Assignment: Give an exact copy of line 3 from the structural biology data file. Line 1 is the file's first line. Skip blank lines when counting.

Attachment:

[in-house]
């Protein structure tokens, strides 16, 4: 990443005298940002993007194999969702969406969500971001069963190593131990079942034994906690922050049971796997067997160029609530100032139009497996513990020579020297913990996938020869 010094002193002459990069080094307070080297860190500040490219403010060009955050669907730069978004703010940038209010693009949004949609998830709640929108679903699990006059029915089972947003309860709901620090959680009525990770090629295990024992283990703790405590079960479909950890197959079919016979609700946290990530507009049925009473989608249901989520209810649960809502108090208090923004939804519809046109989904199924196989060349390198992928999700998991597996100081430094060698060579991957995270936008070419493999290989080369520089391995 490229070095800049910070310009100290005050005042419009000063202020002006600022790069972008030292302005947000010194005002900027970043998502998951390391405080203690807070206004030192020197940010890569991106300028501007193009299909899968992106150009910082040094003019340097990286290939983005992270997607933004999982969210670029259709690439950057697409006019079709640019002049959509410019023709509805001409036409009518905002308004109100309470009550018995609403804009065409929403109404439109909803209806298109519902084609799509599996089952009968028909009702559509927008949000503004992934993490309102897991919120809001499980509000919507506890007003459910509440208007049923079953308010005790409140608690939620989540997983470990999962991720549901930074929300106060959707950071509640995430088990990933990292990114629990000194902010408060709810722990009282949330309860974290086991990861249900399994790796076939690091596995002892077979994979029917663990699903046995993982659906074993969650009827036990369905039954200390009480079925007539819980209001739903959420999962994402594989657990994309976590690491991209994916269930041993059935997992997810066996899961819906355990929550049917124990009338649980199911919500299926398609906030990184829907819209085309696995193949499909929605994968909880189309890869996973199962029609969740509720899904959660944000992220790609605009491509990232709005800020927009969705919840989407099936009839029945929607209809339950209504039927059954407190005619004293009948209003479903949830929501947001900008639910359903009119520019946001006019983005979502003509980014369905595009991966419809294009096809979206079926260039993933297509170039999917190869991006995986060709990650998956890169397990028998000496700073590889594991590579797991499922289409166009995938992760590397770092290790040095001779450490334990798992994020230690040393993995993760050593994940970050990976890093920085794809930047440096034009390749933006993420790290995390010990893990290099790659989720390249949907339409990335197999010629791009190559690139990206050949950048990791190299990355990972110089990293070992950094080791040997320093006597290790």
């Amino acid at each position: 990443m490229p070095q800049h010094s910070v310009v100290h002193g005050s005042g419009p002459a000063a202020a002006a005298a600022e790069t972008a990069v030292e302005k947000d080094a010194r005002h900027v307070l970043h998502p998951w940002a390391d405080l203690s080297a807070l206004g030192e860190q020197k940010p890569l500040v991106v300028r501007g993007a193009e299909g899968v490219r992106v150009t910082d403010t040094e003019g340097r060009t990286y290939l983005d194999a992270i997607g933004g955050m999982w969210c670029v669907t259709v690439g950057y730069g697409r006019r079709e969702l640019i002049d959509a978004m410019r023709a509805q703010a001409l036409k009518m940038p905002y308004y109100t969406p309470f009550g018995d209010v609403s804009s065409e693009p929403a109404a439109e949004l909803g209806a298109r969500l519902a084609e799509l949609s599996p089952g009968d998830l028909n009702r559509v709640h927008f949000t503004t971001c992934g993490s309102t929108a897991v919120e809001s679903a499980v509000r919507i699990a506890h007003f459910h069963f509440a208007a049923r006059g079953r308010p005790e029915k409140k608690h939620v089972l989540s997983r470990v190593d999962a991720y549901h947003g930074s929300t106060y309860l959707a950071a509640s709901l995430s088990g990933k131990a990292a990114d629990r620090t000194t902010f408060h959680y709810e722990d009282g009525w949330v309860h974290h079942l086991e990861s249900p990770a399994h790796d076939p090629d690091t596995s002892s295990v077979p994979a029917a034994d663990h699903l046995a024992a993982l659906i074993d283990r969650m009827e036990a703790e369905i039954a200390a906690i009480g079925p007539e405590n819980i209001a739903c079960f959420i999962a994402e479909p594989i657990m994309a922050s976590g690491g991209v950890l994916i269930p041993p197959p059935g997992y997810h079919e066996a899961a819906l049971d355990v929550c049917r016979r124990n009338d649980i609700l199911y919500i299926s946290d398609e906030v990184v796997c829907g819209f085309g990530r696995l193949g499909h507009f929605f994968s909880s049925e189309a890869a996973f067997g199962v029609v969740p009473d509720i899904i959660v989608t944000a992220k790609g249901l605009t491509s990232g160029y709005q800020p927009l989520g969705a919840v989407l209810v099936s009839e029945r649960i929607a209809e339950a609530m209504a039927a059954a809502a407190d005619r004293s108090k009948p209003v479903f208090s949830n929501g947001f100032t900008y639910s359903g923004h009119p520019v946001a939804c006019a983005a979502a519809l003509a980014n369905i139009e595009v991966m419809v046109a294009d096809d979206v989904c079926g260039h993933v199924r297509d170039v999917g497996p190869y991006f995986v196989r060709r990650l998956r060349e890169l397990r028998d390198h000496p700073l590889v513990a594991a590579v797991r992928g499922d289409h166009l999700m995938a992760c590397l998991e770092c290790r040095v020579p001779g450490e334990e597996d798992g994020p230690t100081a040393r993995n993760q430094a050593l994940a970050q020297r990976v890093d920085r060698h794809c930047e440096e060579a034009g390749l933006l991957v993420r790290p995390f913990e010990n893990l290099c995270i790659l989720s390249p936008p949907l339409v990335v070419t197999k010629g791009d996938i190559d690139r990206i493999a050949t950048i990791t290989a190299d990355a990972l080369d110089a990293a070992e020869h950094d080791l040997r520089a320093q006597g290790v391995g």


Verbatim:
């Amino acid at each position: 990443m490229p070095q800049h010094s910070v310009v100290h002193g005050s005042g419009p002459a000063a202020a002006a005298a600022e790069t972008a990069v030292e302005k947000d080094a010194r005002h900027v307070l970043h998502p998951w940002a390391d405080l203690s080297a807070l206004g030192e860190q020197k940010p890569l500040v991106v300028r501007g993007a193009e299909g899968v490219r992106v150009t910082d403010t040094e003019g340097r060009t990286y290939l983005d194999a992270i997607g933004g955050m999982w969210c670029v669907t259709v690439g950057y730069g697409r006019r079709e969702l640019i002049d959509a978004m410019r023709a509805q703010a001409l036409k009518m940038p905002y308004y109100t969406p309470f009550g018995d209010v609403s804009s065409e693009p929403a109404a439109e949004l909803g209806a298109r969500l519902a084609e799509l949609s599996p089952g009968d998830l028909n009702r559509v709640h927008f949000t503004t971001c992934g993490s309102t929108a897991v919120e809001s679903a499980v509000r919507i699990a506890h007003f459910h069963f509440a208007a049923r006059g079953r308010p005790e029915k409140k608690h939620v089972l989540s997983r470990v190593d999962a991720y549901h947003g930074s929300t106060y309860l959707a950071a509640s709901l995430s088990g990933k131990a990292a990114d629990r620090t000194t902010f408060h959680y709810e722990d009282g009525w949330v309860h974290h079942l086991e990861s249900p990770a399994h790796d076939p090629d690091t596995s002892s295990v077979p994979a029917a034994d663990h699903l046995a024992a993982l659906i074993d283990r969650m009827e036990a703790e369905i039954a200390a906690i009480g079925p007539e405590n819980i209001a739903c079960f959420i999962a994402e479909p594989i657990m994309a922050s976590g690491g991209v950890l994916i269930p041993p197959p059935g997992y997810h079919e066996a899961a819906l049971d355990v929550c049917r016979r124990n009338d649980i609700l199911y919500i299926s946290d398609e906030v990184v796997c829907g819209f085309g990530r696995l193949g499909h507009f929605f994968s909880s049925e189309a890869a996973f067997g199962v029609v969740p009473d509720i899904i959660v989608t944000a992220k790609g249901l605009t491509s990232g160029y709005q800020p927009l989520g969705a919840v989407l209810v099936s009839e029945r649960i929607a209809e339950a609530m209504a039927a059954a809502a407190d005619r004293s108090k009948p209003v479903f208090s949830n929501g947001f100032t900008y639910s359903g923004h009119p520019v946001a939804c006019a983005a979502a519809l003509a980014n369905i139009e595009v991966m419809v046109a294009d096809d979206v989904c079926g260039h993933v199924r297509d170039v999917g497996p190869y991006f995986v196989r060709r990650l998956r060349e890169l397990r028998d390198h000496p700073l590889v513990a594991a590579v797991r992928g499922d289409h166009l999700m995938a992760c590397l998991e770092c290790r040095v020579p001779g450490e334990e597996d798992g994020p230690t100081a040393r993995n993760q430094a050593l994940a970050q020297r990976v890093d920085r060698h794809c930047e440096e060579a034009g390749l933006l991957v993420r790290p995390f913990e010990n893990l290099c995270i790659l989720s390249p936008p949907l339409v990335v070419t197999k010629g791009d996938i190559d690139r990206i493999a050949t950048i990791t290989a190299d990355a990972l080369d110089a990293a070992e020869h950094d080791l040997r520089a320093q006597g290790v391995g």